A retrospective observational study found that the COVID-19 disease burden among adults aged 65 years or older was substantially higher than in the general U.S. population, especially among those of non-White race/ethnicity. The findings are published in Annals of Internal Medicine.
Researchers from the Centers for Disease Control and Prevention (CDC) used Medicare claims data for 28.1 million fee-for-service beneficiaries to examine the characteristics and medical costs of older adults who were diagnosed with COVID-19 from April through December 2020. The data showed that the hospitalization rate was more than 60 times higher, and the mortality rate was 2.5 times higher (4.2%) for older adults compared to the general population. The average cost per COVID-19-related hospitalization was considerable ($21,752) among those older adults, but the costs of COVID-19-related hospitalization decreased with age for the 5 medical outcomes considered. According to the authors, possible reasons include higher mortality rates among older patients, resulting in shorter hospital stays and lower costs (inpatient length of stay was shorter among patients aged ?75 years than among those aged 65 to 74 years); the lower likelihood of younger adults to become seriously ill (those who reached the point of hospitalization may have had substantial risks and complications); and less aggressive care with increasing age.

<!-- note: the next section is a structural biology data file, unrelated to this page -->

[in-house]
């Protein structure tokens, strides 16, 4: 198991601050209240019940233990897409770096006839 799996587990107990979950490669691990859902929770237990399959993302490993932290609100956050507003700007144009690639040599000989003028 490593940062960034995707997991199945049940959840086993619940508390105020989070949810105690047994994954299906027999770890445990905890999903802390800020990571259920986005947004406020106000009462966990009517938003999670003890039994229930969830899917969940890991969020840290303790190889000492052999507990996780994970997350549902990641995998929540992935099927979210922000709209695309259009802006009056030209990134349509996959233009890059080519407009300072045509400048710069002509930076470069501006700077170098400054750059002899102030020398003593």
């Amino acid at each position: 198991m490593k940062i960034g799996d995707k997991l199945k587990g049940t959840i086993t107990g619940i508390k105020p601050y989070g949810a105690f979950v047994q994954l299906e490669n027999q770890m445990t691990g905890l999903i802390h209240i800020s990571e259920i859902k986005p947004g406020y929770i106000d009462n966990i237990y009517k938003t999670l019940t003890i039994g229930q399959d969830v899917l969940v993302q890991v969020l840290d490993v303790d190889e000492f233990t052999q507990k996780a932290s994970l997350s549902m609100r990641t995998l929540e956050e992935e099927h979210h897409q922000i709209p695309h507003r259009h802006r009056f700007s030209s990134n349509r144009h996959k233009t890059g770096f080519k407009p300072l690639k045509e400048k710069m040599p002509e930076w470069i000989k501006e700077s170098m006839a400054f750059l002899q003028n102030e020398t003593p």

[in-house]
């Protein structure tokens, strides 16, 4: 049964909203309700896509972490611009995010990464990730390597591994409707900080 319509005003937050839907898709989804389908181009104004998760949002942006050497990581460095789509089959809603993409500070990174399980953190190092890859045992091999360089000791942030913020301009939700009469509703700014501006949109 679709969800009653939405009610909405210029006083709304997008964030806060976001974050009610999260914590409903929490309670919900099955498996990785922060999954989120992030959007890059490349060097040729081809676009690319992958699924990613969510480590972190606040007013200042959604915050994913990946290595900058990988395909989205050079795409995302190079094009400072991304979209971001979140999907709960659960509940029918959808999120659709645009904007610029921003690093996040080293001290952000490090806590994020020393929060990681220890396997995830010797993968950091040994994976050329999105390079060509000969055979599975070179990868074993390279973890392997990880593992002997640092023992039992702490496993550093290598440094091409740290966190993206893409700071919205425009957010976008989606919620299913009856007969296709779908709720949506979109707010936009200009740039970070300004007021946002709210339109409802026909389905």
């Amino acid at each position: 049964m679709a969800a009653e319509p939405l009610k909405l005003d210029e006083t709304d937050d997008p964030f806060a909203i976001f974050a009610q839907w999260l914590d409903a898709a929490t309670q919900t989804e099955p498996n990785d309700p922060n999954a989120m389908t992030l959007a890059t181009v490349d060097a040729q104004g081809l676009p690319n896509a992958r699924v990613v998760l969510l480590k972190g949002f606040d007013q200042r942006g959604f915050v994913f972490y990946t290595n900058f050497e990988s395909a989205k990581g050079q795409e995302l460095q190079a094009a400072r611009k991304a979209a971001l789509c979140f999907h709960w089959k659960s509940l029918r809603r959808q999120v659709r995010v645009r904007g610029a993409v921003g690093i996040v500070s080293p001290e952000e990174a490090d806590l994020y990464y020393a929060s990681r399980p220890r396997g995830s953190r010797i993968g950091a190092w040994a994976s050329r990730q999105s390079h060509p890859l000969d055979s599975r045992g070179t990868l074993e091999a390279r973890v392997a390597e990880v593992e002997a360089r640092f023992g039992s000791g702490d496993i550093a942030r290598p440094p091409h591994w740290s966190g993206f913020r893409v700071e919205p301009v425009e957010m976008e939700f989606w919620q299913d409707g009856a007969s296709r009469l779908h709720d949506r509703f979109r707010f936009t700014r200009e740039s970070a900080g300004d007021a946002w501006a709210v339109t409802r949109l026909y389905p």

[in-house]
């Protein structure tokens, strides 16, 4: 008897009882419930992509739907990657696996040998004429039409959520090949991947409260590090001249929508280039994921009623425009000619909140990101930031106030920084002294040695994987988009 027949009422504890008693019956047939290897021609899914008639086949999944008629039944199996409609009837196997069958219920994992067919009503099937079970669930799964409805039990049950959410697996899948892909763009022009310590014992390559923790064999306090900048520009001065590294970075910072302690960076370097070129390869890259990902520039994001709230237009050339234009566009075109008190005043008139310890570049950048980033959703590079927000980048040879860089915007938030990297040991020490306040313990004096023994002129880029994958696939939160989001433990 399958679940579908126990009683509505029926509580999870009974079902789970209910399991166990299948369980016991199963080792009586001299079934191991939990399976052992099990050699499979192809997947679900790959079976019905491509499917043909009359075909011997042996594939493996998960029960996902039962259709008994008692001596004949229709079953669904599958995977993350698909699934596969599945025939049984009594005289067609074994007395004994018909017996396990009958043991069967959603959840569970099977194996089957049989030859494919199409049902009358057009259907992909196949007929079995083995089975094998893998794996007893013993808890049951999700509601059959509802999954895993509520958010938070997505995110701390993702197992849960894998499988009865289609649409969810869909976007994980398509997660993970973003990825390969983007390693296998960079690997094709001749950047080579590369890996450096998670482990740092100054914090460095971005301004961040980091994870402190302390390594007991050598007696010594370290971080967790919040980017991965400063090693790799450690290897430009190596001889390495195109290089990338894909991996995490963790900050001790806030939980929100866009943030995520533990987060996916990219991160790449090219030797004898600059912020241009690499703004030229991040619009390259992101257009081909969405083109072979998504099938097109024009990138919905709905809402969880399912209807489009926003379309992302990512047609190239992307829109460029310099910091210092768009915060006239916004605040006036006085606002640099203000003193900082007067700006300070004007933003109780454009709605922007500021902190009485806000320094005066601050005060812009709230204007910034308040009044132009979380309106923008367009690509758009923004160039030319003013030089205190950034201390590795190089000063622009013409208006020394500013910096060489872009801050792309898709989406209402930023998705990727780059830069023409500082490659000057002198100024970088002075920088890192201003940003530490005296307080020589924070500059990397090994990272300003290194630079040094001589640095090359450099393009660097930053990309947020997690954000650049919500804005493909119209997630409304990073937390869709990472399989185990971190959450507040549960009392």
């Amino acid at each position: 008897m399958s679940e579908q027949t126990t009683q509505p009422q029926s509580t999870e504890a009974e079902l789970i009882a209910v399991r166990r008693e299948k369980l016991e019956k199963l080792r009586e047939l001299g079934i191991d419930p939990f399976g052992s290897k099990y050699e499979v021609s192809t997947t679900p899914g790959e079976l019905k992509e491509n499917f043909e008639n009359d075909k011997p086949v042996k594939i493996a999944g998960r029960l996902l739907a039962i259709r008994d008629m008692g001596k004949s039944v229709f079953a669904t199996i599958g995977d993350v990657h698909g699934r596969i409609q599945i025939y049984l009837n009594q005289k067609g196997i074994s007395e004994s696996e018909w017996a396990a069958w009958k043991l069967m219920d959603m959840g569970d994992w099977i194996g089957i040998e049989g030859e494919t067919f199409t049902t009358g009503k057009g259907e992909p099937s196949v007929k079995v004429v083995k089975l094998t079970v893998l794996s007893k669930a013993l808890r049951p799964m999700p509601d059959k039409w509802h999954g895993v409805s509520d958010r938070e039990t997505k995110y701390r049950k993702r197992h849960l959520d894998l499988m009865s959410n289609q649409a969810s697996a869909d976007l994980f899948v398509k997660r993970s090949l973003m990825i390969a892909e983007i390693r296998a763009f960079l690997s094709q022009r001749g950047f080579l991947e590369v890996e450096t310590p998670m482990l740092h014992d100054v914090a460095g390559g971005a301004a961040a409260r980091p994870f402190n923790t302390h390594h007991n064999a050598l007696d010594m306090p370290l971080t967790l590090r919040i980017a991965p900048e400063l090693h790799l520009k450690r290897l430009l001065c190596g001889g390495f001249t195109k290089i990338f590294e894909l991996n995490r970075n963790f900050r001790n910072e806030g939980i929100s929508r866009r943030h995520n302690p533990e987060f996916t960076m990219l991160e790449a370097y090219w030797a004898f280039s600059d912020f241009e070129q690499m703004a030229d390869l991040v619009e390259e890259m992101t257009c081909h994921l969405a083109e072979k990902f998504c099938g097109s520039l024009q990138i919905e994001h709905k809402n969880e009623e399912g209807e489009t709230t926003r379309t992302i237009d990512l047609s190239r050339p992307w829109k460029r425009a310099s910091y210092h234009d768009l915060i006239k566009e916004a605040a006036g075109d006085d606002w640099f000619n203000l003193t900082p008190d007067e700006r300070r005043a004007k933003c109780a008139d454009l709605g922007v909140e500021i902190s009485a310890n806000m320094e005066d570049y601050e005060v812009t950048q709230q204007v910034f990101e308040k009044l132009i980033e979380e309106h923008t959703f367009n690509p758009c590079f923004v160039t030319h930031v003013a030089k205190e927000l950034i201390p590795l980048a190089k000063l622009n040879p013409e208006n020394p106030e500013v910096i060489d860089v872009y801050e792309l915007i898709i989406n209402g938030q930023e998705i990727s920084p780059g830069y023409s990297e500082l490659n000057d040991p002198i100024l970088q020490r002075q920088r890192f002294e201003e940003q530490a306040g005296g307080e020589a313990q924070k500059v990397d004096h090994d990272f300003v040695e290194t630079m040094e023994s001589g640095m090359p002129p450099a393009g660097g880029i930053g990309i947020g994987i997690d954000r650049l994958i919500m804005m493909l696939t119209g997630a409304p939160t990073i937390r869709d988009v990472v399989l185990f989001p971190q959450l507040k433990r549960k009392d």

The data also showed that people of color accounted for a disproportionate share of hospitalizations and deaths during the pandemic. Black, Hispanic, and Asian/Pacific Islander older adults had higher probability of death and receiving ventilator support during hospitalization than non-Hispanic White patients. This finding highlights the importance of identifying effective strategies to promote COVID-19 vaccine uptake among non-White persons aged 65 years or older to mitigate the increased disease and economic burden.
American College of Physicians